Deep Roots: An old jigsaw puzzle...with some key pieces missing
The ‘Deep Roots’ research project will begin in earnest in July 2017 with the first of four seasons of excavation. In the first of two blogs, I'll be giving you a behind the scenes look at the work we've been doing in preparation.
Before we start the Deep Roots project, museum collections need to be examined, key sites located and permissions sought to excavate.
This might sound straightforward, but our starting point is based on the work of Desmond Clark, a renowned Africanist archaeologist of the twentieth century, and it has been nearly 80 years since Desmond first recorded the sites around Victoria Falls which will be the focus of our research in 2017 and 2018.
Desmond – and I use that familiar name because I came to know the man himself quite well – was an official with the British colonial administration in what was then Northern Rhodesia. I delved into his pioneering work because of my own research and our paths converged through several small coincidences. We lived for a while in the area where Desmond went to school and which he remembered with what seemed like fondness.
At Maramba River
But, going back to modern day Zambia. The country has been independent since 1964 and much has changed since 1938.
Colonial-era street names and boundaries have changed.
In 1989 the Victoria Falls were designated a World Heritage Site and encompassed within a national park which extends upstream of the waterfall.
The nearby town of Livingstone has grown and continues to expand, with tourism a key part of its economy.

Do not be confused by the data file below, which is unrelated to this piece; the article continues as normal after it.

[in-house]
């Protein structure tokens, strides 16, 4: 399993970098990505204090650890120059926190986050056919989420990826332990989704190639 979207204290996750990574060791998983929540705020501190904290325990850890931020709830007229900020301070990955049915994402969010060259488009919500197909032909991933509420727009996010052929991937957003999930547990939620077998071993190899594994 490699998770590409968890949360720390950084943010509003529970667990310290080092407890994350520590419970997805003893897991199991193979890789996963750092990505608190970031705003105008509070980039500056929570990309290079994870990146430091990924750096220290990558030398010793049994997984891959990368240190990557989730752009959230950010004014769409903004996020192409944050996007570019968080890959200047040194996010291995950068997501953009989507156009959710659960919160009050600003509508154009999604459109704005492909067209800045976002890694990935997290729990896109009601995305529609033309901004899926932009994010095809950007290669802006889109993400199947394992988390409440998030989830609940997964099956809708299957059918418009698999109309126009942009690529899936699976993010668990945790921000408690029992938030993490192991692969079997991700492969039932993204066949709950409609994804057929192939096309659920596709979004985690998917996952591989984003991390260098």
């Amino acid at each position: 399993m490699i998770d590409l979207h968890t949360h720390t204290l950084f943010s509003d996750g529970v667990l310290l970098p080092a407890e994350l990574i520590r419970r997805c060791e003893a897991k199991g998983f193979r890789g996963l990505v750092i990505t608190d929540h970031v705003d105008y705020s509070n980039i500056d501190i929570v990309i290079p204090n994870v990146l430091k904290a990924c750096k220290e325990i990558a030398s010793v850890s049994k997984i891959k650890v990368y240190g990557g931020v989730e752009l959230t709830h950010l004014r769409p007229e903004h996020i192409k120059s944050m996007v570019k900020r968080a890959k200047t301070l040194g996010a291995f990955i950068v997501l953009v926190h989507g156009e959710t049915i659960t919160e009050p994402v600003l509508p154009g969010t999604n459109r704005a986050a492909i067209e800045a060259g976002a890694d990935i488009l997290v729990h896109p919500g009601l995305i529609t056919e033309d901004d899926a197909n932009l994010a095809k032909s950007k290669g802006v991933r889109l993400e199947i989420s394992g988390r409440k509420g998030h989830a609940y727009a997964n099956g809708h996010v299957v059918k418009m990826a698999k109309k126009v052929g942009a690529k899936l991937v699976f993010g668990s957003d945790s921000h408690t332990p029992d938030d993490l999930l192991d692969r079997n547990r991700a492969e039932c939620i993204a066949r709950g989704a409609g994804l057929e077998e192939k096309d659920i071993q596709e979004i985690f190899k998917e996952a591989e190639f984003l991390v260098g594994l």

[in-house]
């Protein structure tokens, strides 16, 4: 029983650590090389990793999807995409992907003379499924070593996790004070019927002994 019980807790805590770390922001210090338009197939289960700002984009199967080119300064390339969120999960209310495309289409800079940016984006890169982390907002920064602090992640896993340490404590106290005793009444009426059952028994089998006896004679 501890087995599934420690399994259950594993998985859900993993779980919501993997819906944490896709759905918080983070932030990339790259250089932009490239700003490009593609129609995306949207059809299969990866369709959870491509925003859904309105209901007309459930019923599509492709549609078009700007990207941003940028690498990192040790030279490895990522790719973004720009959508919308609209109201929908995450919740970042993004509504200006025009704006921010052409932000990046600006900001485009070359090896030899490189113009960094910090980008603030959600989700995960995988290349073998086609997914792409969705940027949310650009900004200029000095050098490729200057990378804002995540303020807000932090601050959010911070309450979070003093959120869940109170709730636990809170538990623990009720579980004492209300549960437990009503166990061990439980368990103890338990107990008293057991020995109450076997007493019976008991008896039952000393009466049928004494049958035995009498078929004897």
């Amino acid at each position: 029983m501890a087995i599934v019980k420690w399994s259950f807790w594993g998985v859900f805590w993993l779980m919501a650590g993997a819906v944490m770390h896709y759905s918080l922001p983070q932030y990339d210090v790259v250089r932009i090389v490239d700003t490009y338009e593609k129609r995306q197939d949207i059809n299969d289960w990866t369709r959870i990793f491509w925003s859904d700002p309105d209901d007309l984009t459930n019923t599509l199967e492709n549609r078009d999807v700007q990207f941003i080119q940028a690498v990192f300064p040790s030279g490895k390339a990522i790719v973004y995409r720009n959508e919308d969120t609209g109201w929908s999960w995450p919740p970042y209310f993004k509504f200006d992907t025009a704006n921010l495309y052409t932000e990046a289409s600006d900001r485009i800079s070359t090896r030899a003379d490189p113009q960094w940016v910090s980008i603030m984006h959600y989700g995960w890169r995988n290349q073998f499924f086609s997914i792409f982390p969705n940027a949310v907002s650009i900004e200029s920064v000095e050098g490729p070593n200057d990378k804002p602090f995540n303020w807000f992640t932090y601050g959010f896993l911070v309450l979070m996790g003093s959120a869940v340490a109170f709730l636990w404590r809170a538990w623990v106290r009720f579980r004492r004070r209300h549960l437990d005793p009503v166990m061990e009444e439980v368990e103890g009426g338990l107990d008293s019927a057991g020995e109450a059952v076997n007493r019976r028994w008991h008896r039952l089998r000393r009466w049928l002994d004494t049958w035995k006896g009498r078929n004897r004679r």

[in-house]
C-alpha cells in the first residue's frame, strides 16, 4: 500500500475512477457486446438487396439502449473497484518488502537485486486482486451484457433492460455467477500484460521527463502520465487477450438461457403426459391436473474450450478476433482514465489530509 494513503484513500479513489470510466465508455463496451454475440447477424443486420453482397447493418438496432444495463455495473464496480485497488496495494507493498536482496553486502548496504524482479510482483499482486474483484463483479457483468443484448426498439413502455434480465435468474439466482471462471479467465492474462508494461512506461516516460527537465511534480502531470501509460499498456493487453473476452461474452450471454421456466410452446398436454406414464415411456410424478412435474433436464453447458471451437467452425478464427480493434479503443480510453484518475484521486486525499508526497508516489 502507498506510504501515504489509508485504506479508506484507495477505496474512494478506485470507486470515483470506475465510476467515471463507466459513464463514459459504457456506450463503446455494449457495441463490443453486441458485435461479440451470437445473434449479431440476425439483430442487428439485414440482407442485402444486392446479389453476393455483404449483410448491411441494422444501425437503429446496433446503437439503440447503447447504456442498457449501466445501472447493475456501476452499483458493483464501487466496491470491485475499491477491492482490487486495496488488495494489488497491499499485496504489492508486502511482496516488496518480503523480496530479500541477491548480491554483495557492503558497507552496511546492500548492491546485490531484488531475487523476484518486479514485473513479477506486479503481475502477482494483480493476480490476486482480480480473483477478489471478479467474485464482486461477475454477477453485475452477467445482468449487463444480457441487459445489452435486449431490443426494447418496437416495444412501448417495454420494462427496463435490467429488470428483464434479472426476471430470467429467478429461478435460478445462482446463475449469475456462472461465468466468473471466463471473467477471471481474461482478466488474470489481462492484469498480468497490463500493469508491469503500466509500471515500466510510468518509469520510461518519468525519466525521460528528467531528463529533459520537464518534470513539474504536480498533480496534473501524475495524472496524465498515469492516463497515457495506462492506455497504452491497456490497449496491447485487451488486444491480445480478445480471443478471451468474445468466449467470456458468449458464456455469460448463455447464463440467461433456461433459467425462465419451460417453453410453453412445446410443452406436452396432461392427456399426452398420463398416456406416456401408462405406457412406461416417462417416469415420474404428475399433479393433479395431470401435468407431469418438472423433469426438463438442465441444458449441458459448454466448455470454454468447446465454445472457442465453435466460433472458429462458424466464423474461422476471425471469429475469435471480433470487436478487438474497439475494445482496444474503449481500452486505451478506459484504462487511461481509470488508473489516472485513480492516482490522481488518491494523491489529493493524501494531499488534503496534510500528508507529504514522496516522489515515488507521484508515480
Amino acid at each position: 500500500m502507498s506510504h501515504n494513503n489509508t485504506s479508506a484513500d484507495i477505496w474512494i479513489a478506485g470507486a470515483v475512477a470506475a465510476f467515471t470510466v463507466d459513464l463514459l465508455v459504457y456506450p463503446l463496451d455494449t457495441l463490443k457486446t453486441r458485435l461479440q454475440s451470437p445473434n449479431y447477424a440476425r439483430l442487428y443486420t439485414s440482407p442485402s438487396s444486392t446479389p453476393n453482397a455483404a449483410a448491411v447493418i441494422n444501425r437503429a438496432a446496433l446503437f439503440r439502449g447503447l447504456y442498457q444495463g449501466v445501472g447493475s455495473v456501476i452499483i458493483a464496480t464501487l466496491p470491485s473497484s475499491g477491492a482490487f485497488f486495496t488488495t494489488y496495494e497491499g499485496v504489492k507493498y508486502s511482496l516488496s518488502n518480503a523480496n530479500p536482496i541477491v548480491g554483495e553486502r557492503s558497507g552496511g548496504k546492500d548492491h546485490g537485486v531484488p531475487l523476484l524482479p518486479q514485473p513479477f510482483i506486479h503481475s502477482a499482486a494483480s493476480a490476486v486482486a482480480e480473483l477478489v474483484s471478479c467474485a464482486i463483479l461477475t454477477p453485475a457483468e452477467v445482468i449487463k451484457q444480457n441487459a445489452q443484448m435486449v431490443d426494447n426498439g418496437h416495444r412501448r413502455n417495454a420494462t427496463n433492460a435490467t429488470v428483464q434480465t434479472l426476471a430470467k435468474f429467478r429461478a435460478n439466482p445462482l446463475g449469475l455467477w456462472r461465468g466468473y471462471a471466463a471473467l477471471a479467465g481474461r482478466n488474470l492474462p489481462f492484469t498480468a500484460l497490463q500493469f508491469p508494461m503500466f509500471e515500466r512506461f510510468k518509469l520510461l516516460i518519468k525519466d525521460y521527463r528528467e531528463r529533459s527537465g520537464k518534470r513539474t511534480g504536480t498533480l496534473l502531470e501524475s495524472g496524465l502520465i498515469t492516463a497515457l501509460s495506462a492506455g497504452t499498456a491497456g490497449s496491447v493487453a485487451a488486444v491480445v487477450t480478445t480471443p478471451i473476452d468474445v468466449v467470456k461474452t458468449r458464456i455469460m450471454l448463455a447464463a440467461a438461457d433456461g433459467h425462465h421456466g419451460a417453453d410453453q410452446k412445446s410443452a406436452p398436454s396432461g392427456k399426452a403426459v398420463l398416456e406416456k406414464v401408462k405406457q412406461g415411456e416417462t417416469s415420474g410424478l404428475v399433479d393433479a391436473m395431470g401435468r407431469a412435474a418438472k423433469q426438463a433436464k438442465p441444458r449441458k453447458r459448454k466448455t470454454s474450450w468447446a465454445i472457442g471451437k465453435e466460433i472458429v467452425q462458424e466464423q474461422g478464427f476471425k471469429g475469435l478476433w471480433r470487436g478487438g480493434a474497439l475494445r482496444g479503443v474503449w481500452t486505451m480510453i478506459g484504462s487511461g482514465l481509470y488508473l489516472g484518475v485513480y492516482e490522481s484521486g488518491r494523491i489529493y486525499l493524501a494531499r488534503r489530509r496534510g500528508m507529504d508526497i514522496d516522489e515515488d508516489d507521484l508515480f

Given this history, we knew finding Desmond’s sites wouldn’t be straightforward, but we had his 1950 map to compare with one of modern Livingstone and in theory they could be reconciled.
Our project focuses on the Early to Middle Stone Age transition and Desmond’s research identified several sequences nearby where that transition could be pieced together.
His artefact collections in Livingstone Museum would also help us decide which particular sites to target.
Early Stone Age artefacts found by Desmond Clark along the Maramba River.
In preparation for the trip I pored over Clark 1950, the vital volume on which the early days of the project are based.
I enlarged his map, colour-coded sites by time period. Three key areas emerged – and then the time came to examine the excavated material first-hand.
Artefacts from two of the three areas - sites on the Maramba River, a tributary of the Zambezi - were duly located in the Museum’s stores. There I made notes and took photographs.
But the material from the third key site was nowhere to be found.
I wasn’t too dispirited, I knew the find-site’s location, in deep sand scarps north of Livingstone, approaching the airport. Here Desmond had reported undisturbed “workshops” and “living floors” at the base of the sands.
Early humans had been attracted to the area by thick deposits of a glass-like material, called chalcedony, which they used to make tools. Desmond attributed these tool-makers to a period right in the middle of the Early to Middle Stone Age transition.
This was a must-find site, because of its good preservation and the presence of sand which can be dated.
As I waited, mid-week, for Dave Thomas, Professor of Geography at the University of Oxford, to arrive and add his expertise to the hunt, I was excited, hopeful - but also, I admit, a little anxious.
And with good reason...